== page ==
Here's a brief analysis of your code:

```
int a = 9/5; // 9/5 = 1.8, but since you are doing integer division and storing the value in an integer it will store 1.
printf("%f\n", a);//Using incorrect format specifiers with respect to datatypes, will cause undefined behavior
printf("%d\n",a);//This should print 1. And correct.
```

Or if you want the float:

instead of `int`

use `float`

:

```
float a=9.0f/5;//This will store 1.800000f
//float a=9/5 will store 1.000000 not, 1.8 because of integer divison
printf("%f\n",a); //This will print 1.800000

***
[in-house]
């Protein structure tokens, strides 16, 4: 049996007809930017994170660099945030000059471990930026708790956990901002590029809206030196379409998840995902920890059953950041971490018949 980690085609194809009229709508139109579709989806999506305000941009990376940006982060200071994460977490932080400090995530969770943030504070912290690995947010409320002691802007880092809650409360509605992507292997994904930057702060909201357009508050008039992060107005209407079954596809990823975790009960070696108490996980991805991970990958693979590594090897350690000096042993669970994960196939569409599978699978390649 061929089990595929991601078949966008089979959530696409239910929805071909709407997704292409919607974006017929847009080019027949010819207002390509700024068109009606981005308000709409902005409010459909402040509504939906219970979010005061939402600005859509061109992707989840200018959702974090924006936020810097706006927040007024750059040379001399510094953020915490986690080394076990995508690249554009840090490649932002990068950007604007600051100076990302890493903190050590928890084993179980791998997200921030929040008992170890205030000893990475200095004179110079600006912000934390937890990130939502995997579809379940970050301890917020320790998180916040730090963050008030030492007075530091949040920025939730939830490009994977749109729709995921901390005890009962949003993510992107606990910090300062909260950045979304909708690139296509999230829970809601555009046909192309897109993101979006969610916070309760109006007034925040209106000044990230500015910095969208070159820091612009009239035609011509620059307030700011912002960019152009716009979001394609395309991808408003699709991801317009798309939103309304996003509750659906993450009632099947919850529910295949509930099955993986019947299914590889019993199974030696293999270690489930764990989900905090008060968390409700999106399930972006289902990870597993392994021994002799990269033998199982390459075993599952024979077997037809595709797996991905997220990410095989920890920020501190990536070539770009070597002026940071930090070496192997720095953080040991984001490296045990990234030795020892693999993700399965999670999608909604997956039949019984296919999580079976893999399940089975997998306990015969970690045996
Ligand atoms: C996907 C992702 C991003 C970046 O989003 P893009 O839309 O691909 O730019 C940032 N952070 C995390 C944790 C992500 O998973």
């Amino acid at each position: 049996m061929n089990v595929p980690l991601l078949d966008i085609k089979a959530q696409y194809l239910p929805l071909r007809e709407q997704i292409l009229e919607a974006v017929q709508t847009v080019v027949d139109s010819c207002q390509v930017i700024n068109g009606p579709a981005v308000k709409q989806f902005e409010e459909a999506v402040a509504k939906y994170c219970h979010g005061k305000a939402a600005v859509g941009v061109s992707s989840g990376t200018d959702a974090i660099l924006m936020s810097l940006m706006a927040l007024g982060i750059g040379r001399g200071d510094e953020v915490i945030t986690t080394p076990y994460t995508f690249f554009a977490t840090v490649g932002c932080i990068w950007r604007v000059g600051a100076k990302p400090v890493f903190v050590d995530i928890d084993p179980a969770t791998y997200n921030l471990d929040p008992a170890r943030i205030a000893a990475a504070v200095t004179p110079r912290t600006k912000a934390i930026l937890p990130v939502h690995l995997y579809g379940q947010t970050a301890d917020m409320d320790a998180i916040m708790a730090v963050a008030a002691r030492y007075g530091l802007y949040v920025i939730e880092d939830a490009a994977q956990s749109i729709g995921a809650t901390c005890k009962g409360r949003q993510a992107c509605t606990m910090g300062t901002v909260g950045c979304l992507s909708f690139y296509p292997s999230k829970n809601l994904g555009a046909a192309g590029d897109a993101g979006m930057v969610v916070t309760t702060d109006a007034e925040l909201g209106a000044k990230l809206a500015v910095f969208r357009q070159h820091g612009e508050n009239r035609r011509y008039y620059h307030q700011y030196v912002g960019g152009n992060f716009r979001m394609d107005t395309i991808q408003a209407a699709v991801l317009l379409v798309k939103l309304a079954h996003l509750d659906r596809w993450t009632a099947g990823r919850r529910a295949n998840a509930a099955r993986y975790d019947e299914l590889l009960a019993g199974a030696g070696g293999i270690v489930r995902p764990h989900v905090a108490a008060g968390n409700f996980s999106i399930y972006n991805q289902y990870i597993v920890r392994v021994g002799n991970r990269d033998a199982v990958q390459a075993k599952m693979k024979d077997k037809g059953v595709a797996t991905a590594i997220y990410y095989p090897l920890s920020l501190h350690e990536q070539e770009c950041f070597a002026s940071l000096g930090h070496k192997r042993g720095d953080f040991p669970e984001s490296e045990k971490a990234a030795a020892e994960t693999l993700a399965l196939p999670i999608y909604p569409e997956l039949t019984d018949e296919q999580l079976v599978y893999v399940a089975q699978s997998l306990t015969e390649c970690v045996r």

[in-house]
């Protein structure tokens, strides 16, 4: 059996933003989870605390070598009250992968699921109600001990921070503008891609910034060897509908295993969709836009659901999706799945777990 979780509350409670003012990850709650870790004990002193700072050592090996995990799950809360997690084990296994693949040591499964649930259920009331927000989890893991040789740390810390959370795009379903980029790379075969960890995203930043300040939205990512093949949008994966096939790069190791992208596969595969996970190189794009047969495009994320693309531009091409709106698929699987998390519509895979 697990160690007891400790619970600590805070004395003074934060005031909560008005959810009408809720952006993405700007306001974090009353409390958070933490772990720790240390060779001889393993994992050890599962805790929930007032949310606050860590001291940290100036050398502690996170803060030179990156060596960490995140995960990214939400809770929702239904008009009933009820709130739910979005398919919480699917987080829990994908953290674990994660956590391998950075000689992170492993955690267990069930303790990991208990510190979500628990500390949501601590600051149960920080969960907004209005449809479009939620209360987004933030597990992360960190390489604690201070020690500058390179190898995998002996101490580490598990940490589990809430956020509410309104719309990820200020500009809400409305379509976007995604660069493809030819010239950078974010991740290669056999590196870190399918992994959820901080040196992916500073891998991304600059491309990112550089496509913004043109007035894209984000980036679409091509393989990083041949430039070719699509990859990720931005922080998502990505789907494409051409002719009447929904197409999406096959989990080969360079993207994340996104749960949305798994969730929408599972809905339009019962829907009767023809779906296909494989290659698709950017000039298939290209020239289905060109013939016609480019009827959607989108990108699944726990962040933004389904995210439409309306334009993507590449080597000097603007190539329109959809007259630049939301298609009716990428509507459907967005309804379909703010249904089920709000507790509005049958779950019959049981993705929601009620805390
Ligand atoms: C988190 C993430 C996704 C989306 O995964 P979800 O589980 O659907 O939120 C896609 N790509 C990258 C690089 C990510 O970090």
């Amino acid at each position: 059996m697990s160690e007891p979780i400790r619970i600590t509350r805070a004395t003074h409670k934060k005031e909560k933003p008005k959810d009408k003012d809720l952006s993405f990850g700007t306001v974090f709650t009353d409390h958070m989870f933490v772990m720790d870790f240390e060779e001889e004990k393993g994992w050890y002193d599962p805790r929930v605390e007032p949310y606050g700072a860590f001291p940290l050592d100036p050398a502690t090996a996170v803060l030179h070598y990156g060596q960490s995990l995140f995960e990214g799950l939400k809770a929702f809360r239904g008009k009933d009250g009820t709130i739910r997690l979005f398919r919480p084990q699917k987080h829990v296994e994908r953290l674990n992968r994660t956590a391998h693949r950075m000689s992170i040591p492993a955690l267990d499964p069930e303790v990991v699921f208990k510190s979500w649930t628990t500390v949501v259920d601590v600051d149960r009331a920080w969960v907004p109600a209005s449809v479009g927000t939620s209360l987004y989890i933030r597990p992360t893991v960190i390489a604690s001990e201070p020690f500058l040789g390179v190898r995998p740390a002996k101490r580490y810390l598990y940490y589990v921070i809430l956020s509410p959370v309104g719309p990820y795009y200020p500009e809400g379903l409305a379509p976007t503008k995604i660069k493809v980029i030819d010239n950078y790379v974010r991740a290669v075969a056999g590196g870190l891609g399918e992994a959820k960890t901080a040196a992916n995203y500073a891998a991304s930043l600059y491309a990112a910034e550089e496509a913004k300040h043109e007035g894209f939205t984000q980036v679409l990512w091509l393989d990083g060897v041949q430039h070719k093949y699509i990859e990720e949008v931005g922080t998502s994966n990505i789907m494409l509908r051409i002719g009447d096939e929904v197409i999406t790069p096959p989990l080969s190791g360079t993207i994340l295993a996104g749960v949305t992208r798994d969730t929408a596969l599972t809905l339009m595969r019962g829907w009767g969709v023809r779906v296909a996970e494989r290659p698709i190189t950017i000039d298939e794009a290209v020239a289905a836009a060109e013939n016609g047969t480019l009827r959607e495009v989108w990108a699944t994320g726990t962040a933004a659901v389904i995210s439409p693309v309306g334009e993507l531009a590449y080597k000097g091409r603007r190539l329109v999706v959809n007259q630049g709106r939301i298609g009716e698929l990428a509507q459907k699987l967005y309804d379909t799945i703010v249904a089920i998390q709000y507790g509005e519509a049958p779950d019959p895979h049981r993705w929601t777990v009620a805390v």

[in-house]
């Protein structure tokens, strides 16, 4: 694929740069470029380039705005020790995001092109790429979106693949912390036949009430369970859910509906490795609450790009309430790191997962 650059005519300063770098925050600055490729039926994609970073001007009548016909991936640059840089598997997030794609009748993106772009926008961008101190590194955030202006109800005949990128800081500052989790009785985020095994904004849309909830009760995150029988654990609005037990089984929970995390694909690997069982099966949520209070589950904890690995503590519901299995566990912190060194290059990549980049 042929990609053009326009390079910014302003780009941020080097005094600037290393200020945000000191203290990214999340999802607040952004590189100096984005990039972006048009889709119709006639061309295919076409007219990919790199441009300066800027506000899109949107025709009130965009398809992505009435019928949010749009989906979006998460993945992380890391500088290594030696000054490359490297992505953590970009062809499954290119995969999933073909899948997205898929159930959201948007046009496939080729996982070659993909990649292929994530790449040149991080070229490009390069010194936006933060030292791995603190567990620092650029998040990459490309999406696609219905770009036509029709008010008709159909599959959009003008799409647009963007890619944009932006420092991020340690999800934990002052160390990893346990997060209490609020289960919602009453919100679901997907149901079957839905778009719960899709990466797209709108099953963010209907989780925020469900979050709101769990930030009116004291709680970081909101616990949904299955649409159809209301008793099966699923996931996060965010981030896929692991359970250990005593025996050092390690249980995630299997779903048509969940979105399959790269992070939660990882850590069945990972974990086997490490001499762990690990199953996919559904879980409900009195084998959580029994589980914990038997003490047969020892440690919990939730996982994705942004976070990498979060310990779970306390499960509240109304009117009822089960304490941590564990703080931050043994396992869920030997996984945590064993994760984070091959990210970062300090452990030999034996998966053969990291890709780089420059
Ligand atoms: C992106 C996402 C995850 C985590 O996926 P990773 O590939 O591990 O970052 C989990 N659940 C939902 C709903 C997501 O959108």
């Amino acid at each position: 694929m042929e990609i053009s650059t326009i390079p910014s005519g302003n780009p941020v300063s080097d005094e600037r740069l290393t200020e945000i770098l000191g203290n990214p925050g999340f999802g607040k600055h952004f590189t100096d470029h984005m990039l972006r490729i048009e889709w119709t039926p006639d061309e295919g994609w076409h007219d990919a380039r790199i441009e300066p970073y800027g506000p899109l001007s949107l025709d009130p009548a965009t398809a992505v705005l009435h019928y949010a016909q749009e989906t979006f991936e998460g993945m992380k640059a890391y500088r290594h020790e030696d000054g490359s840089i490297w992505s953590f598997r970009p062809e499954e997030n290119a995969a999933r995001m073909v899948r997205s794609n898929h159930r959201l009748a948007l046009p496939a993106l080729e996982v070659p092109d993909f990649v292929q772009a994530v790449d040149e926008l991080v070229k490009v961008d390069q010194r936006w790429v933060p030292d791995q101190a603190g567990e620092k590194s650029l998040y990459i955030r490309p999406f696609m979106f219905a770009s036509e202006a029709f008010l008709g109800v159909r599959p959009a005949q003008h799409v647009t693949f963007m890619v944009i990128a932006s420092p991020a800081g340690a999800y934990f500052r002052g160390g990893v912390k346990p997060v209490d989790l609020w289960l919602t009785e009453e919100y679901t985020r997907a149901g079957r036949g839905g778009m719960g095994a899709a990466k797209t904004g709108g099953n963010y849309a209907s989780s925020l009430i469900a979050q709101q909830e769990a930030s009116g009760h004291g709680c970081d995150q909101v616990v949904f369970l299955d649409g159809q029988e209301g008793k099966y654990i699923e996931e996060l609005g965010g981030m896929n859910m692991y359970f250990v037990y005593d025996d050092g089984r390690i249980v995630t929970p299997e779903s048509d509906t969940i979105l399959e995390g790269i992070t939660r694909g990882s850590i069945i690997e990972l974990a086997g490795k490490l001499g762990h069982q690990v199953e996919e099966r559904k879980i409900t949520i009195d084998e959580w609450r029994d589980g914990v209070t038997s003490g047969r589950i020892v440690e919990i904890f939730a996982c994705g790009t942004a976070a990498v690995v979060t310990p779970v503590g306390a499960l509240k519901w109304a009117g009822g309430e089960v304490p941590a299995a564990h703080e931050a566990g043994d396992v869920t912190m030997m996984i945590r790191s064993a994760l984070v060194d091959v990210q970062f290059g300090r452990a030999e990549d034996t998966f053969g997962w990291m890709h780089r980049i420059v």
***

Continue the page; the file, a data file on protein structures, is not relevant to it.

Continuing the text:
```

Also do read this: http://en.wikipedia.org/wiki/IEEE_754-2008 on how floating points work.

Clarification about integer division:

C99:
**6.5.5 Multiplicative operators**

`6`

When integers are divided, the result of the `/`

operator is the algebraic quotient with any fractional part discarded.^{88)} If the quotient `a/b`

is representable, the expression `(a/b)*b + a%b`

shall equal `a`

^{88)} This is often called ‘‘truncation toward zero’’.

`printf`

format specifier... – Mysticial Oct 25 '12 at 9:59